I find three questions in his letter that illuminate the crisis of left values through which we travel.
The first is the lack of will to break with Stalinism. Césaire turns against the ethical relativism that seeks to exorcise the crimes of Stalinism with “some mechanical phrase.” It’s like that cracking of the whip that is repeated over and over, saying that Stalin “committed errors.” Murdering millions is not an error, even though it supposedly kills in the name of a just cause.
The largest part of the lefts do not make a serious and self-critical balance of the Stalinism that, as has been written in these pages, goes way beyond the figure of Stalin. What gave life to Stalinism is a model of society centered on the State and on the power of a bureaucracy that comes from a State bourgeoisie, which controls the means of production. It continues betting on a socialism that repeats that old and expired model of centralization of the means of production.
The second is that the struggles of the oppressed cannot be treated, Césaire says, “as part of a more important whole,” because a “singularity of our problems exists that cannot be reduced to any other problem.” The struggle against racism, he says, is “of a very different nature than the struggle of the French worker against French capitalism,” and cannot be considered “a fragment of this struggle.”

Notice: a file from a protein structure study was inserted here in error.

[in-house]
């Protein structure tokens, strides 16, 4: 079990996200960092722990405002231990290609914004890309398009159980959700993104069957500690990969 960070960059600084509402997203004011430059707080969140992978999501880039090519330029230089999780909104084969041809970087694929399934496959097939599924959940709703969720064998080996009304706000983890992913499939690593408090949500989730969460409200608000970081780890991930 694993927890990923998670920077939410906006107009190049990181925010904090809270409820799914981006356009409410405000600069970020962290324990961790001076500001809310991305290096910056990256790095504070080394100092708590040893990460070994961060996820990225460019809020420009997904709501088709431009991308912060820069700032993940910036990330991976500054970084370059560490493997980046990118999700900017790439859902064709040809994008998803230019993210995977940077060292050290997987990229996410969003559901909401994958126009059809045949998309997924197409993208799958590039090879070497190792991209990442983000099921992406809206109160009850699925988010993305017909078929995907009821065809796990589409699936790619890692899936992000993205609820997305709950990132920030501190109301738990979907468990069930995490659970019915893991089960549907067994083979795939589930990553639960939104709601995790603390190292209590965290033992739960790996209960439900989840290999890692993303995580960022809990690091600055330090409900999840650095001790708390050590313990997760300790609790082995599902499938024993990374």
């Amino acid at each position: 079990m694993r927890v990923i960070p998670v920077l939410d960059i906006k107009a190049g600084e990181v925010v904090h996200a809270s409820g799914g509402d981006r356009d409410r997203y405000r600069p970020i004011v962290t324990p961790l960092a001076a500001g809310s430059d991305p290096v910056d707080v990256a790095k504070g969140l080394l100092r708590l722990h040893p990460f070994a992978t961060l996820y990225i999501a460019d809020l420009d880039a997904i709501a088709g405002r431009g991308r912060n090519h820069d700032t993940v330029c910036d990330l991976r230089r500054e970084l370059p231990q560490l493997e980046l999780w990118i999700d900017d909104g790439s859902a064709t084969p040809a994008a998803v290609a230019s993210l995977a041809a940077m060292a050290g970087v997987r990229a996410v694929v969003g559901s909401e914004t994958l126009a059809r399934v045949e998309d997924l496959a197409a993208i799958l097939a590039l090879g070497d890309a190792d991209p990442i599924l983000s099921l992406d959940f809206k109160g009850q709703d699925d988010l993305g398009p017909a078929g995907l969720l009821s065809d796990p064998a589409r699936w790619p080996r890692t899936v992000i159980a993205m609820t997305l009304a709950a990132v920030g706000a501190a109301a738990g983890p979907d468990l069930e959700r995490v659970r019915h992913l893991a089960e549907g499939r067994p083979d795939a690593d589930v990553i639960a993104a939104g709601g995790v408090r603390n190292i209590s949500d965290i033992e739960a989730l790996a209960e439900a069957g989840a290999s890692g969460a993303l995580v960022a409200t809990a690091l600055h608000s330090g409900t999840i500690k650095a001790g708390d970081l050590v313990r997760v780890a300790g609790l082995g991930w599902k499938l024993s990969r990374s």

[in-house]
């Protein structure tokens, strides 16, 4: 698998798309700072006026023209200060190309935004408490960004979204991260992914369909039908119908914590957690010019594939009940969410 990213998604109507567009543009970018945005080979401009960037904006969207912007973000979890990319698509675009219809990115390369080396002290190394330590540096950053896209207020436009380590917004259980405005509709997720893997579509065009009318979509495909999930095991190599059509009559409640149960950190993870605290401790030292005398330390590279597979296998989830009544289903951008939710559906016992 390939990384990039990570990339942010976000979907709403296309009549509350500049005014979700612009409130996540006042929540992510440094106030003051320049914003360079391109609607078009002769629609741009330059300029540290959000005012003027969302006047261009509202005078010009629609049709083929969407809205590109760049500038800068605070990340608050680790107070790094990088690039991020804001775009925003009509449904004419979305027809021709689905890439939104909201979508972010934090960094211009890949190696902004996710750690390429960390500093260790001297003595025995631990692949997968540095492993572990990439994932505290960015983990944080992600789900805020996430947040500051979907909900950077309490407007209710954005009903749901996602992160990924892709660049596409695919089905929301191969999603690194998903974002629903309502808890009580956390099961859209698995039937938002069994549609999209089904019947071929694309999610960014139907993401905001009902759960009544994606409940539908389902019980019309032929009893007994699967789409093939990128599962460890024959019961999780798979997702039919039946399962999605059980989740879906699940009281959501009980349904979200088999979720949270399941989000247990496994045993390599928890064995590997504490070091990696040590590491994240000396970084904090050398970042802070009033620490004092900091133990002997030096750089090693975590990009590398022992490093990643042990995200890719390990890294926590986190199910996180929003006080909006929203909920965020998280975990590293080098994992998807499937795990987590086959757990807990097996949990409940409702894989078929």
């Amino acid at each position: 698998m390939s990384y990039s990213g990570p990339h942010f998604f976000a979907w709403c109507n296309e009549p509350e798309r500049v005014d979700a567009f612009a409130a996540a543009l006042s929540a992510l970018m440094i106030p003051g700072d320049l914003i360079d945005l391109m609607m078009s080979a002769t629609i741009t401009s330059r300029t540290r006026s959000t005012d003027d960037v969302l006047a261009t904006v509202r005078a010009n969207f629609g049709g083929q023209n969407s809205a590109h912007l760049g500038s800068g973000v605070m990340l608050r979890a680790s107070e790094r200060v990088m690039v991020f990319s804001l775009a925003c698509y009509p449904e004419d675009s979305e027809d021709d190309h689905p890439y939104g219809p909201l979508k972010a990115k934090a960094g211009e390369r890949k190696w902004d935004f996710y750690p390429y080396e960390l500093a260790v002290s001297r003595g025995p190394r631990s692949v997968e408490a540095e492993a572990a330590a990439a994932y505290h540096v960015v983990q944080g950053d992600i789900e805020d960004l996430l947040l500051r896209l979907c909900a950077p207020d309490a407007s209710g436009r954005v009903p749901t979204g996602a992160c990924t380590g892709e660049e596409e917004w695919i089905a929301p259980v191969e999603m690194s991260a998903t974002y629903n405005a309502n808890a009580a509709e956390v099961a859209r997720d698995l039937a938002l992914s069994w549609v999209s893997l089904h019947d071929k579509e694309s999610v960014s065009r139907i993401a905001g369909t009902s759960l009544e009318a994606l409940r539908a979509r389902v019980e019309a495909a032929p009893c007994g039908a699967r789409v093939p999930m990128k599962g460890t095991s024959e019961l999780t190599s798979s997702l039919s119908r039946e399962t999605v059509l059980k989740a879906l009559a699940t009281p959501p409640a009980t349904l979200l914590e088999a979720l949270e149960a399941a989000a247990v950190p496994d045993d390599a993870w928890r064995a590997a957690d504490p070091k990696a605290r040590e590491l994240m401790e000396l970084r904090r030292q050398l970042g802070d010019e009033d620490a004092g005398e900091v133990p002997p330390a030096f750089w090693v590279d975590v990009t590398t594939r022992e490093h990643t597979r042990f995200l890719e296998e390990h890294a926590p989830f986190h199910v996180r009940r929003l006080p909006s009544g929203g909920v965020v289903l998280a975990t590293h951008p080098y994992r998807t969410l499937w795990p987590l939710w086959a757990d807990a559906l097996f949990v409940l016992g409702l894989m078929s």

On this point, the anti-colonial and anti-patriarchal struggles touch the same fibers. “These forces would be faded into organizations that are not their own, made for them, made by them and adapted to objectives that only they can determine.” Even today there are those who don’t comprehend that women need their own spaces, like all oppressed peoples.
It’s about, affirms Césaire, “not confusing alliance and subordination,” something very frequent when parties of the left seek to “assimilate” the demands of the different groups below to a single cause, through the sacrosanct unity that does nothing more than homogenize differences, thereby installing new oppressions.
The third question that Césaire’s letter illuminates, highly topical, is related with universalism; in other words, with the construction of non-Eurocentric universals, in which the totality is not imposed on the diversities. “There are two ways of getting lost: by walled segregation in the particular or by dissolution into the ‘universal.’”
We are still far from constructing “a universal depository of all the particulars,” which supposes the “deepening and coexistence of all the particulars,” as Césaire wrote six decades ago.
Those who bet on powers symmetric with the existing, excluding and hegemonic ones, but of the left; those who oppose the bad bombs of the Yankees with the good bombs of the Russians, follow the path traced by Stalinism of making a clean sweep with the past and with differences, instead of working for something different, for “a world where many worlds fit.”
Originally Published in Spanish by La Jornada | Translation: Chiapas Support Committee. Also available in German.